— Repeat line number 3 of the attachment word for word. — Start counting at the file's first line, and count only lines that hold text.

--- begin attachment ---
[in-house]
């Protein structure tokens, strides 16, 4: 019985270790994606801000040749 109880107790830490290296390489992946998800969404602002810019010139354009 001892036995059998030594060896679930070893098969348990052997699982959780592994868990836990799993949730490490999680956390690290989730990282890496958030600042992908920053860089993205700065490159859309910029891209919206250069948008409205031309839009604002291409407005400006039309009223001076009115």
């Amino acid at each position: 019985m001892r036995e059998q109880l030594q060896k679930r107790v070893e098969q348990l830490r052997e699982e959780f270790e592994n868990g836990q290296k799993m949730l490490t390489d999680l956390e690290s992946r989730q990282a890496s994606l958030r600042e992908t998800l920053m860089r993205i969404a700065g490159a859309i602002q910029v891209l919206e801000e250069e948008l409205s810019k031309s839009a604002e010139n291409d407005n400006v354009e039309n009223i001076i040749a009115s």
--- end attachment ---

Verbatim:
């Amino acid at each position: 019985m001892r036995e059998q109880l030594q060896k679930r107790v070893e098969q348990l830490r052997e699982e959780f270790e592994n868990g836990q290296k799993m949730l490490t390489d999680l956390e690290s992946r989730q990282a890496s994606l958030r600042e992908t998800l920053m860089r993205i969404a700065g490159a859309i602002q910029v891209l919206e801000e250069e948008l409205s810019k031309s839009a604002e010139n291409d407005n400006v354009e039309n009223i001076i040749a009115s």